Review – Harley Quinn Annual 2021 #1 – Keepsakes

Comic Books DC This Week
Harley Quinn Annual #1 variant cover, via DC Comics.

Harley Quinn Annual 2021 #1 – Stephanie Phillips, Writer; David LaFuente, Maro Failla, Jon Sommariva, Artists; Miguel Muerto, Colorist

Ray – 8.5/10

Ray: Many annuals make themselves side stories that don’t really affect the main narrative of the story, making it easy to skip. Not so much for Harley Quinn, which is coming only one arc into the main series. This is actually the first time we see Harley face off against the new villain Keepsake, who has been lurking around the background of the series since the beginning. In the main series, he’s a creepy stalker who seems obsessed with the villains of Gotham. Once he pulls the mask off this issue… not so much. He’s a D-list Gotham henchman who worked for and got fired by just about every villain in Gotham, started working for Joker around the same time Harley did, and has been obsessed with her ever since. At first, he seems like a generic Nice Guy villain, but as the story goes on, it’s impressive just how dangerous he becomes and how far he’s willing to go to fulfill his sick obsession.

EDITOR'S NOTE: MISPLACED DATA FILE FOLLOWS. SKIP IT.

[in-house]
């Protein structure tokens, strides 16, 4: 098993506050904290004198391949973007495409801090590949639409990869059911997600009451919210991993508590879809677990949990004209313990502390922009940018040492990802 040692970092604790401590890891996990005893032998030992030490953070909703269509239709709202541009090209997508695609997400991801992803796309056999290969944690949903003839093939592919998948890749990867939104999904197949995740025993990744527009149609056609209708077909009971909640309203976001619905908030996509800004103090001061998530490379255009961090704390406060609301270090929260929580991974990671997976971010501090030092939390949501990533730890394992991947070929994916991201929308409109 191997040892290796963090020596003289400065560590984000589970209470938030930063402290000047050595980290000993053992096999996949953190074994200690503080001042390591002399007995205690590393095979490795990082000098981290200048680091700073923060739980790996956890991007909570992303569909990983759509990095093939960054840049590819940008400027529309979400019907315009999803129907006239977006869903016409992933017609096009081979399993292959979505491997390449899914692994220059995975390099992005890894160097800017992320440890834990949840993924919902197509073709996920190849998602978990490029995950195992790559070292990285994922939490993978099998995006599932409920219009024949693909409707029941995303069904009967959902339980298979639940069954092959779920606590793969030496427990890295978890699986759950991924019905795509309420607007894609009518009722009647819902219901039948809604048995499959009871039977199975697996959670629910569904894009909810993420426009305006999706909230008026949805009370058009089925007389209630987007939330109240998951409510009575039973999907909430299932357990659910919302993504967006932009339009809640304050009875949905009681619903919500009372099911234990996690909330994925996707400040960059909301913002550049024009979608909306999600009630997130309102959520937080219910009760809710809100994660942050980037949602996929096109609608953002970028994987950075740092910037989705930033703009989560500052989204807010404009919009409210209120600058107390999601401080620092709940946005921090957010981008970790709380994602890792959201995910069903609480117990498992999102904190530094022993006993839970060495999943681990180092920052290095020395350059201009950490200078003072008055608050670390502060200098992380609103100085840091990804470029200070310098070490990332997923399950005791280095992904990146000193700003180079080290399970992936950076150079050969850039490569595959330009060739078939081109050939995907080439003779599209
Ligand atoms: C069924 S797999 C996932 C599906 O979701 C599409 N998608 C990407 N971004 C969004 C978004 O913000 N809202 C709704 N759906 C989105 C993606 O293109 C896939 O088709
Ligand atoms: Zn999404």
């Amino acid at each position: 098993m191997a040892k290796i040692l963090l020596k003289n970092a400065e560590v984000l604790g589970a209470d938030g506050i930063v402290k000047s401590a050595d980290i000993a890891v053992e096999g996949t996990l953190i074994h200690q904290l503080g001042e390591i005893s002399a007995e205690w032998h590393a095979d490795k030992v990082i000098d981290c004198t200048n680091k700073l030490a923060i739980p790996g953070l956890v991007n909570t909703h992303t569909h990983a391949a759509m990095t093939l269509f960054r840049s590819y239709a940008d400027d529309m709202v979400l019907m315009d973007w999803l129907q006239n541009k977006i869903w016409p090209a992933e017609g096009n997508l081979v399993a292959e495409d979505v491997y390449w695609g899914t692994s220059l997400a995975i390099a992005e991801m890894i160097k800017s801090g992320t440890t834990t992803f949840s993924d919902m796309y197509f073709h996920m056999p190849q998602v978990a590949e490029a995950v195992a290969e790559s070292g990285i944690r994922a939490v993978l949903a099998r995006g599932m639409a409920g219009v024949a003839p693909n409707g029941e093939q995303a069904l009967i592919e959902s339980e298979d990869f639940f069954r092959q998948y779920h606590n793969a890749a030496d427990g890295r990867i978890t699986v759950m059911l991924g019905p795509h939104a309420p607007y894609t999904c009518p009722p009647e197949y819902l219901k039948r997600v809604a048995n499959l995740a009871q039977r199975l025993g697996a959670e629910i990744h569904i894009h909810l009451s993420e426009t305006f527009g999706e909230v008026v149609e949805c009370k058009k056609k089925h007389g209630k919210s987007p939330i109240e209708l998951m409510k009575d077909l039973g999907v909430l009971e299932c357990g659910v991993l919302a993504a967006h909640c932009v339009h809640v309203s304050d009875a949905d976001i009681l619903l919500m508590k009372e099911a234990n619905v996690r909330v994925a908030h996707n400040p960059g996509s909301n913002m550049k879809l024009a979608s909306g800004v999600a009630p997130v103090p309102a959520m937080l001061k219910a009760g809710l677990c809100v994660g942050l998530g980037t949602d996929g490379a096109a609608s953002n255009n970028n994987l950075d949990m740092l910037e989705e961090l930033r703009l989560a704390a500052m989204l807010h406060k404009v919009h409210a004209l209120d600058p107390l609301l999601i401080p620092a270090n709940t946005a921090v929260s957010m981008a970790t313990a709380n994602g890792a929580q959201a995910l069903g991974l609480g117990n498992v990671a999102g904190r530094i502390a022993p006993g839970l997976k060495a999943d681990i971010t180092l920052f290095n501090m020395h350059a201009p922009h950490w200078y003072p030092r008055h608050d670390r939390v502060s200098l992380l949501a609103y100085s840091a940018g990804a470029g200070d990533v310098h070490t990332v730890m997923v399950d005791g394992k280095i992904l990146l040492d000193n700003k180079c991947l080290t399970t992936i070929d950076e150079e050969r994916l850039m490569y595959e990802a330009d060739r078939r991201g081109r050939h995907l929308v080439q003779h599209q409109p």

Grundy smash. Via DC Comics.

While Harley’s caught in a complex game of cat and mouse with him, it falls to Kevin to play hero. A very different kind of ex-henchman, Kevin winds up tracing the case of Keepsake through his various former employers and cutting deals with Solomon Grundy, Mr. Freeze, and even Penguin to get back to Harley. Phillips has jettisoned most of Harley’s old supporting cast from the past run for this fresh start, but I do think Kevin is a great addition that adds some really interesting connections to Harley’s past. The twist ending of what Freeze wanted exactly is a good laugh, but even though this issue has some light moments, it also has some surprisingly dark twists. Keepsake may seem laughable, but he’s the type of villain who a lot of people—especially women—have encountered repeatedly. He’s a guy who has gotten lost in the twisted narrative in his own head, and that makes him more deadly than he looks.

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